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    I read Ha Jin’s novel ‘Waiting’, it is really a painful story but I believe it is something truly happened 2 decades ago in China, and perhaps largely remain the same in lot of places in nowadays China.

    Reply
    • June 13, 2010 at 11:50 pm
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      Thanks for the comments, Melanie — and Zhang too. Waiting is a great story, a personal fave of my own. 🙂

      J, thanks for weighing in. I’m glad you said this — it’s true that a lot of men will marry without a car and apartment, and I think I got carried away with the generalizations. The car/apartment thing is really an aspiration for people in the big cities, but many may never be able to live up to it, and still marry happily.

      Richard, thanks for the comment, and for shedding light into the world you know in Hong Kong. Wow…

      European Girl, thanks for writing. I hope things work out with you and your boyfriend!

      Friend, thanks for commenting — good points. I agree that it depends on the family and the couple (once again, I get carried away with my sweeping generalizations!).

      Reply
  • June 20, 2010 at 6:35 am
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    Personally, I believe that once you have enough money to eat, have roof over head, and be clean, love and relationships are infinitely more important than the additional money for things you’d -like- to have. There is a muddy line between needs and wants. If the relationship goes well and everyone’s happy and things have good synergy, then lack of “needs” money is either a non-issue or a very short-term issue.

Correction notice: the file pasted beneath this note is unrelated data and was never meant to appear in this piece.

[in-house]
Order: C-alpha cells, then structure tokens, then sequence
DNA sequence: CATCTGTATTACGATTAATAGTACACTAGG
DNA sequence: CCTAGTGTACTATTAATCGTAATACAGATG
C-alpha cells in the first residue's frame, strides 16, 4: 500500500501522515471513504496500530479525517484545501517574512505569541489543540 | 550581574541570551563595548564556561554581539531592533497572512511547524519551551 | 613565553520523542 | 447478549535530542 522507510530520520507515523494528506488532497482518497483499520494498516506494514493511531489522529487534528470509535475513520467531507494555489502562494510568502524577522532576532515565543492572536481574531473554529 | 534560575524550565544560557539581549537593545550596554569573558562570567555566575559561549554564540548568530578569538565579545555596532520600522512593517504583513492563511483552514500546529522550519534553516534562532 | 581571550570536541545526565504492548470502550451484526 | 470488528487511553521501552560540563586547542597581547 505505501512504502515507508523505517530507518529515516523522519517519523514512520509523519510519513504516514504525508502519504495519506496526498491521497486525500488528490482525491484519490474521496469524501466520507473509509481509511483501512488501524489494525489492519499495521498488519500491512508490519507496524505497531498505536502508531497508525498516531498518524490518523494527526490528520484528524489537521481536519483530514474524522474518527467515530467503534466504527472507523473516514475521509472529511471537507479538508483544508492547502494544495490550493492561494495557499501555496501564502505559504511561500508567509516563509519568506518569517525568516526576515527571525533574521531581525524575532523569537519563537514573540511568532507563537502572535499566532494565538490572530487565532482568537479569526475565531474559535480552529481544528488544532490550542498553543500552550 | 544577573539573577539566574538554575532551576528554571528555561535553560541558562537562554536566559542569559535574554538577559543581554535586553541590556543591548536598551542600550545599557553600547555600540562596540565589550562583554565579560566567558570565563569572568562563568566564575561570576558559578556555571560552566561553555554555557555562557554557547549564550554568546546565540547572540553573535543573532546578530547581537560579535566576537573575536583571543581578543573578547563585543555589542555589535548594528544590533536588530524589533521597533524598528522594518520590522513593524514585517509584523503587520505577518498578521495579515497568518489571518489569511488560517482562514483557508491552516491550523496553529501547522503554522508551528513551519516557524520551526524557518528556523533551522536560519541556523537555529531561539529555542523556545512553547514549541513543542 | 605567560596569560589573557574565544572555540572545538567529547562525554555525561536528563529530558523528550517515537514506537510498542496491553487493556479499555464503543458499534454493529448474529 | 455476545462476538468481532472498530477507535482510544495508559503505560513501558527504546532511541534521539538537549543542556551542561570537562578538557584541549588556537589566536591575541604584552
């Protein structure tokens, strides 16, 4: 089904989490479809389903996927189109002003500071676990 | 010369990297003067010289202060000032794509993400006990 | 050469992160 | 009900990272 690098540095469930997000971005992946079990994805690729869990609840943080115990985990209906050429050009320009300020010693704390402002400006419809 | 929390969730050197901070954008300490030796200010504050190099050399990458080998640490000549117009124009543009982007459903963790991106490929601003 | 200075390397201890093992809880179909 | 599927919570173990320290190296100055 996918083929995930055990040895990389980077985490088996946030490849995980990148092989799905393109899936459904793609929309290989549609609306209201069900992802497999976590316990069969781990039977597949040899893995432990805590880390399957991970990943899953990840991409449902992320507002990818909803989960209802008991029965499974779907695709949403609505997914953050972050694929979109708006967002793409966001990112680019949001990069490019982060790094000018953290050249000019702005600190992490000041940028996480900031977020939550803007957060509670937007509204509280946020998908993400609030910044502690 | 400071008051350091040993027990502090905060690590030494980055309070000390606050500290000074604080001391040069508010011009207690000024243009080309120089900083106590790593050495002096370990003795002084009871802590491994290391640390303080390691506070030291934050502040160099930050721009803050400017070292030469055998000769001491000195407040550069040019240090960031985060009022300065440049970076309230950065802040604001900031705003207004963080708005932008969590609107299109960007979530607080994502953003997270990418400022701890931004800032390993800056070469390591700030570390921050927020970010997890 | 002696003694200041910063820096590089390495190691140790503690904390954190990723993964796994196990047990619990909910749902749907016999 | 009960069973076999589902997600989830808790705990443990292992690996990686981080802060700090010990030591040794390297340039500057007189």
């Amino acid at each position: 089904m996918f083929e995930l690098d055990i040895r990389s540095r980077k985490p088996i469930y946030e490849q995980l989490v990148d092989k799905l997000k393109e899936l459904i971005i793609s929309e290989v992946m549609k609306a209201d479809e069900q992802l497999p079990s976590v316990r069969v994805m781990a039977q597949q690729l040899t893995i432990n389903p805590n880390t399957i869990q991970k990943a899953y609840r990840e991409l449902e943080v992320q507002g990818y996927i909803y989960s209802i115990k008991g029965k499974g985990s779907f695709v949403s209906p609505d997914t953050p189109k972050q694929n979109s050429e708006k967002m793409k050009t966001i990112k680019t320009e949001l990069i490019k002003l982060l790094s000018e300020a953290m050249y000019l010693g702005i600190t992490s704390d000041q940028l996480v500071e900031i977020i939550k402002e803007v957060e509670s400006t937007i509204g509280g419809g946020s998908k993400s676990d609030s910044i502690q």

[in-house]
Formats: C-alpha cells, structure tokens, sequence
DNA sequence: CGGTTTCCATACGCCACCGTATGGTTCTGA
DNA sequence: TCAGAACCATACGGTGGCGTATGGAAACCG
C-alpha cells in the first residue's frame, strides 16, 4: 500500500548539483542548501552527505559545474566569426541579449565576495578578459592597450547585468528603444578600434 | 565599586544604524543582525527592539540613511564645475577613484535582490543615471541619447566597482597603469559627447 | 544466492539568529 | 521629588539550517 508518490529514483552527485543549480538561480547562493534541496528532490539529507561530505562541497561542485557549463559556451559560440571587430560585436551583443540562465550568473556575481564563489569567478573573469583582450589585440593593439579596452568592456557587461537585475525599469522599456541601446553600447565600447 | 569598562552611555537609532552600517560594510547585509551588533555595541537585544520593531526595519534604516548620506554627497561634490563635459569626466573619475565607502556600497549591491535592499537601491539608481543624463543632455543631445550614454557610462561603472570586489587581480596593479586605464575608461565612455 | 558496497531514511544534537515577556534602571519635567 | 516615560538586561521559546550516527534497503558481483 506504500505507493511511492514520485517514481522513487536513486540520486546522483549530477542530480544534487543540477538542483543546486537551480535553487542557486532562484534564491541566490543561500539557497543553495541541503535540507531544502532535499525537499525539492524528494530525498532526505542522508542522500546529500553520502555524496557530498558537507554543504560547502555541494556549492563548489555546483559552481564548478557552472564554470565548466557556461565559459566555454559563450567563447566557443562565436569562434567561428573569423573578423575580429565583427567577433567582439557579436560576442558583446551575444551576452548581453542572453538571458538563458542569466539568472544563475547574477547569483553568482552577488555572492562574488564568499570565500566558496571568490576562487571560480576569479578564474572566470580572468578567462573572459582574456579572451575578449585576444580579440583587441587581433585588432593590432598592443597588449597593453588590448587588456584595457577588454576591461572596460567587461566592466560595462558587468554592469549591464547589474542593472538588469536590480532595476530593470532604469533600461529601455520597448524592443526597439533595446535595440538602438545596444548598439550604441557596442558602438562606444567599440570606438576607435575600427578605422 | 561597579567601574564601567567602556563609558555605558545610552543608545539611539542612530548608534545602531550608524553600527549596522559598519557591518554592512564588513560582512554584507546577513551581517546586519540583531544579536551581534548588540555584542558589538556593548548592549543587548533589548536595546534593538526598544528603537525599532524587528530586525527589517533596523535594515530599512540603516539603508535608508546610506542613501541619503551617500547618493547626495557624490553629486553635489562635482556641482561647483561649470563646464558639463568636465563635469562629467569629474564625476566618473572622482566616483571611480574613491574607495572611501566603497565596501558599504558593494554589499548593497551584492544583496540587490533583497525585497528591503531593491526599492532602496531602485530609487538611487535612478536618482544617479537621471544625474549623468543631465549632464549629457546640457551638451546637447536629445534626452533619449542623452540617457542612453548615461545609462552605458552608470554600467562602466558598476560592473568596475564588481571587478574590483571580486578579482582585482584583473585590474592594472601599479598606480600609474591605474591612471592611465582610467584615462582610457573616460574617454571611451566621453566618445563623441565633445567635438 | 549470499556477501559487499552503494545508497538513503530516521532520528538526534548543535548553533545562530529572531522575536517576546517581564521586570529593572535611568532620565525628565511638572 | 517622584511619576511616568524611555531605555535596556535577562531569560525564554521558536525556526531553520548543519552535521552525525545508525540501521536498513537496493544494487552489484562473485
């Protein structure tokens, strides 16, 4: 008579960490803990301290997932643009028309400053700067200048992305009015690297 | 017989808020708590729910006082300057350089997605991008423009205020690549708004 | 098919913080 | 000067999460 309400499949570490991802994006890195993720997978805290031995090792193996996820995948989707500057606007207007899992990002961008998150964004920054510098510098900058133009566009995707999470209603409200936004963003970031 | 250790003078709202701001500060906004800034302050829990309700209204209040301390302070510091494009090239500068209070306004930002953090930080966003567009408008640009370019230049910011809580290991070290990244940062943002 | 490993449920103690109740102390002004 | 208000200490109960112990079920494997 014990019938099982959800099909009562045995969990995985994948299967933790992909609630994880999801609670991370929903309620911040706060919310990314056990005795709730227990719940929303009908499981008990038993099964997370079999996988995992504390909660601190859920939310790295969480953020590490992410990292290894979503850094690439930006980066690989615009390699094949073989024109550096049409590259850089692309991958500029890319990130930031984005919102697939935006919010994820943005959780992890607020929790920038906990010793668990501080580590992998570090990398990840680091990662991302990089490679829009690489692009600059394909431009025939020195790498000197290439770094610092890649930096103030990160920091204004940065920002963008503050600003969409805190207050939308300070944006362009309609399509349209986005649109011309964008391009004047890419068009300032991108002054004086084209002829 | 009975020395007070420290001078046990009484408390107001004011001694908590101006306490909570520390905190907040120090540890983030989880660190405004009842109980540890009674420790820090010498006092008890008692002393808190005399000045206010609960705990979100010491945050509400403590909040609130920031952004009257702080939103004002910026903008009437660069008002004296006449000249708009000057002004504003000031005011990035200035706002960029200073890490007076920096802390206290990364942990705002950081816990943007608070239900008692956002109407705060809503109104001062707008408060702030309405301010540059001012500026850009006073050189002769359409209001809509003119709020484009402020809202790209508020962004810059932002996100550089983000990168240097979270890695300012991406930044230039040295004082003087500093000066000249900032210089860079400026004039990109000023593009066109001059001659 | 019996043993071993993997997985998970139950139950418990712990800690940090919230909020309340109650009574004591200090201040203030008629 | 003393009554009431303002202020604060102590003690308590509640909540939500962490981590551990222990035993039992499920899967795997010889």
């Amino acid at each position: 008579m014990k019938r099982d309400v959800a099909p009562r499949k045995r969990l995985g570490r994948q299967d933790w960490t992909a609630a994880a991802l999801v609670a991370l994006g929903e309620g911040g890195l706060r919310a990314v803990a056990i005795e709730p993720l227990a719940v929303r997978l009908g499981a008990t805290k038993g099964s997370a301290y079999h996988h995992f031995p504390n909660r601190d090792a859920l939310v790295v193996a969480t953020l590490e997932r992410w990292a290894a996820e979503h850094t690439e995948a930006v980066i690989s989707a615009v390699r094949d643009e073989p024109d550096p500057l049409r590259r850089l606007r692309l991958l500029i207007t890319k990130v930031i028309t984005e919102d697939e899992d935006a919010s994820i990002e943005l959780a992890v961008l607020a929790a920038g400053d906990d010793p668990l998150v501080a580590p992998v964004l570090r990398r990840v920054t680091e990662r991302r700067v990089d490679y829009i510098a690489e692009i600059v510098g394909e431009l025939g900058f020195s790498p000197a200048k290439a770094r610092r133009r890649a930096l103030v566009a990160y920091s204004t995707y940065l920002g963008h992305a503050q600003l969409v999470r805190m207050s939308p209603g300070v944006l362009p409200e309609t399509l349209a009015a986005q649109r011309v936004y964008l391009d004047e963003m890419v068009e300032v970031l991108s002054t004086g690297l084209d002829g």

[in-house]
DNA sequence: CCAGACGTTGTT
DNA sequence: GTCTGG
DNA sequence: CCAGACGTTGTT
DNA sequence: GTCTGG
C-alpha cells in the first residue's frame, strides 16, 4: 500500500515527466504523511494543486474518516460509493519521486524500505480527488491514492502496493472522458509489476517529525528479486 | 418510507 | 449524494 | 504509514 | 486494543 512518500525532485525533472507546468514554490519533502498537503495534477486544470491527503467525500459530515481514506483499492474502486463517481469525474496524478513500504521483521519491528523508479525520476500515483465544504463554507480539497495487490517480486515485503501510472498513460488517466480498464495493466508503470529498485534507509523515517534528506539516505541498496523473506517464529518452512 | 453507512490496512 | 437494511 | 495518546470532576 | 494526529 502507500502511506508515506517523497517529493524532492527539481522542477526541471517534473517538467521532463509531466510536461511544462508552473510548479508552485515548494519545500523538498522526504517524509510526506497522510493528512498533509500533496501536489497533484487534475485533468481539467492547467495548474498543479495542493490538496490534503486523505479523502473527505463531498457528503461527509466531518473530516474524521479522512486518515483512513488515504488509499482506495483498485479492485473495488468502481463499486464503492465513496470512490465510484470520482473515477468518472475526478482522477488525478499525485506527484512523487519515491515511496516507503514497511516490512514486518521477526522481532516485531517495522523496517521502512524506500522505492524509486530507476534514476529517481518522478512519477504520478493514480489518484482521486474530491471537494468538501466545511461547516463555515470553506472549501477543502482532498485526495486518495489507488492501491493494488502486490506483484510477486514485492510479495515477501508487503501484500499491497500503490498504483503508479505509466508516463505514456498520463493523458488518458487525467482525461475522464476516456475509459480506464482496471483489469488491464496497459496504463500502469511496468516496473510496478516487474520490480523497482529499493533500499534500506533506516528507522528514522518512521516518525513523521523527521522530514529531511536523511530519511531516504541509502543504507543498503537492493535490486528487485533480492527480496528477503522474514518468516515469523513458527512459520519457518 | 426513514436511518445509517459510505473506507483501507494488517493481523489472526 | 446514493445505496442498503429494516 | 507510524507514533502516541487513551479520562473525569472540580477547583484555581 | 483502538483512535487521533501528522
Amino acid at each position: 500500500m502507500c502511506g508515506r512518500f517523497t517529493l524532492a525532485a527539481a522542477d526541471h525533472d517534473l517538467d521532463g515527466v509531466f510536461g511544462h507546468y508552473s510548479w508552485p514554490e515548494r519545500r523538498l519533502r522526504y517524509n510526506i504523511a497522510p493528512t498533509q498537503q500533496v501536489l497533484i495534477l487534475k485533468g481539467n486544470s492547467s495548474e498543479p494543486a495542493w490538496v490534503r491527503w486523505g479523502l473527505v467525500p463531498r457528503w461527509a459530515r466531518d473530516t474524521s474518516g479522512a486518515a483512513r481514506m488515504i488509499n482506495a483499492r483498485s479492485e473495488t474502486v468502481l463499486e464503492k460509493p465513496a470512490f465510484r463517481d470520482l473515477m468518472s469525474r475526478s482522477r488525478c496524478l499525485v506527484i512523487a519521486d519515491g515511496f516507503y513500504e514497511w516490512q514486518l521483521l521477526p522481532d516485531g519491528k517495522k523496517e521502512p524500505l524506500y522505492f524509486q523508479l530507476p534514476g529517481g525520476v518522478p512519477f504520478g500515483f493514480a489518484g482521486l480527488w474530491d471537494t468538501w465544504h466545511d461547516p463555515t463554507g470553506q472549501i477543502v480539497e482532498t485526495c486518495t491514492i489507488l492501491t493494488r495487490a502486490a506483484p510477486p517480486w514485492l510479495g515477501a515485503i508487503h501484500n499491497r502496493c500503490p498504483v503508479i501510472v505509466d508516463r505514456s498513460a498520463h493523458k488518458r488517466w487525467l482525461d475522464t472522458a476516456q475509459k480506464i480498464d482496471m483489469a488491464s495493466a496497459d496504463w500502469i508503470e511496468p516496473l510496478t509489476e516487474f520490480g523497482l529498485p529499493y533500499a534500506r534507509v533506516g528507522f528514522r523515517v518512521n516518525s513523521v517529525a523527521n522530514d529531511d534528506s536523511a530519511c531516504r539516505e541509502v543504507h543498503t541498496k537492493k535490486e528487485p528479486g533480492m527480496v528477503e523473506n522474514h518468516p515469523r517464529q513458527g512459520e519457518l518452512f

People always want more things. Better car, bigger house, and fancy stuff. It is this desperate perception that it is *required* of men to have “lots” of this “wants” money in order to express sincerity in love. To me, that’s bullshit.

    I’ve seen some honest, down to earth guys with close to minimum wage jobs who have great relationships with their wives. Although poor, these guys are full of good humor, love to share, and are super friendly. It’s quite touching actually 🙂

    People these days everywhere need to define a clear line between what they need and what they want, materially speaking.

    Reply
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  • July 9, 2012 at 8:38 am
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    wow the story was a bit similar with us, me and my chinese bf he was my student and im his online english teacher we fell inlove been through a lot of trials including adopting each other cultures though i am also an asian (philippines) i think when it comes to love it has no boundaries we feel the same affection but the strange thing is we have different way on how to expressed it people here from my country became more direct i mean verbaly speaking we expressed our feelings just like the way western do, (maybe because of the influence of a western culture) but him at first he was so reluctant but now he oftenly say ilove you and the good thing he also believes in god because of my religion I guess and my influence though.. this year i’ll be planning to stay with him i hope it will become possible and can’t wait to be with each other forever.. im so happy with him.. 🙂

    Reply